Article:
Background: Osteogenesis imperfecta (OI) is a heritable bone disease characterized by bone brittleness and various degrees of growth disorder. Cyclic pamidronate therapy is reportedly useful to prevent bone fracture in OI and in infants with OI, but, it remains unclear how infants with OI grow during bisphosphonate therapy. Methods: Height and weight measurements of OI infants treated with cyclic pamidronate therapy were taken before and every 6 months during therapy until 18 months. Vertebral morphometry and the concavity index were analyzed using X-ray films taken simultaneously. Results: Among OI patients, those in the group for which the height z-score decreased tended to have more femur fractures than those of the group for which the height z-score increased. Morphometry of the lumbar spine showed that compression fractures occurred less during cyclic pamidronate therapy, by which the lumbar bone mineral density increased. Conclusions: Bisphosphonate preserved vertebral morphometry during 18 months after starting therapy in infants. Prevention of femur fracture during the infantile period might help prevent short stature; therapeutic strategies during infancy must better emphasize prevention of long bone fracture before the beginning of gait.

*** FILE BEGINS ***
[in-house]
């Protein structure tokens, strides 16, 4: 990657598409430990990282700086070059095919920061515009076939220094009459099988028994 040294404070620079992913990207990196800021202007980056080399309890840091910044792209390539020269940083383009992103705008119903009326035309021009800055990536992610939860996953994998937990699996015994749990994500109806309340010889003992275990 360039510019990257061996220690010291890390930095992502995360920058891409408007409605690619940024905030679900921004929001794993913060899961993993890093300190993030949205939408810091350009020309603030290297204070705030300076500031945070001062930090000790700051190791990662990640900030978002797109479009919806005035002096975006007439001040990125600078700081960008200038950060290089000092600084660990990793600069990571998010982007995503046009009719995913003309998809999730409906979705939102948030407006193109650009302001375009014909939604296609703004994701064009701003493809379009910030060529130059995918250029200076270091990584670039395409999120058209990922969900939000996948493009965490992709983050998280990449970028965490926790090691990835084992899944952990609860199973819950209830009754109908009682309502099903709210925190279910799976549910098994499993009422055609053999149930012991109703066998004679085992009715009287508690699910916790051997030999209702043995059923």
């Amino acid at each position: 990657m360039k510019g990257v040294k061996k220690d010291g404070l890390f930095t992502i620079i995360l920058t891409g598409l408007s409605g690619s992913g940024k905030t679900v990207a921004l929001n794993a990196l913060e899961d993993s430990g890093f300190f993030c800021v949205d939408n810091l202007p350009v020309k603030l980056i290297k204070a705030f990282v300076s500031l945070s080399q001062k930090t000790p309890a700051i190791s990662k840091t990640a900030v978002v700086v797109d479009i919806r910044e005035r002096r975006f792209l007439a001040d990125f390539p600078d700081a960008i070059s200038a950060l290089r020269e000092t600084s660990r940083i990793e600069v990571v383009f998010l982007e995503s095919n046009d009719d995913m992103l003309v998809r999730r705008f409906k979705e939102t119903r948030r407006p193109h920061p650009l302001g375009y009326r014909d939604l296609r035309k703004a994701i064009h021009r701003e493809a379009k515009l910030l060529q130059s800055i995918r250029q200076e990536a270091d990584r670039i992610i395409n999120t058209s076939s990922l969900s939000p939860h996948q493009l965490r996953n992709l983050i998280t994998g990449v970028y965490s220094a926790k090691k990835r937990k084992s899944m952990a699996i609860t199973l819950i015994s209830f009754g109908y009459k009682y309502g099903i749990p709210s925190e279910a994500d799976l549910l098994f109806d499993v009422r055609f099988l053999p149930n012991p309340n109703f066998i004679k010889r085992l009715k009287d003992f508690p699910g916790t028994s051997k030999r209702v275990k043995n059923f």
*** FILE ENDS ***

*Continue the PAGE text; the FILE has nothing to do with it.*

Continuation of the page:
- Bone fracture
- Bone mineral density
- Osteogenesis imperfecta
ASJC Scopus subject areas
- Pediatrics, Perinatology, and Child Health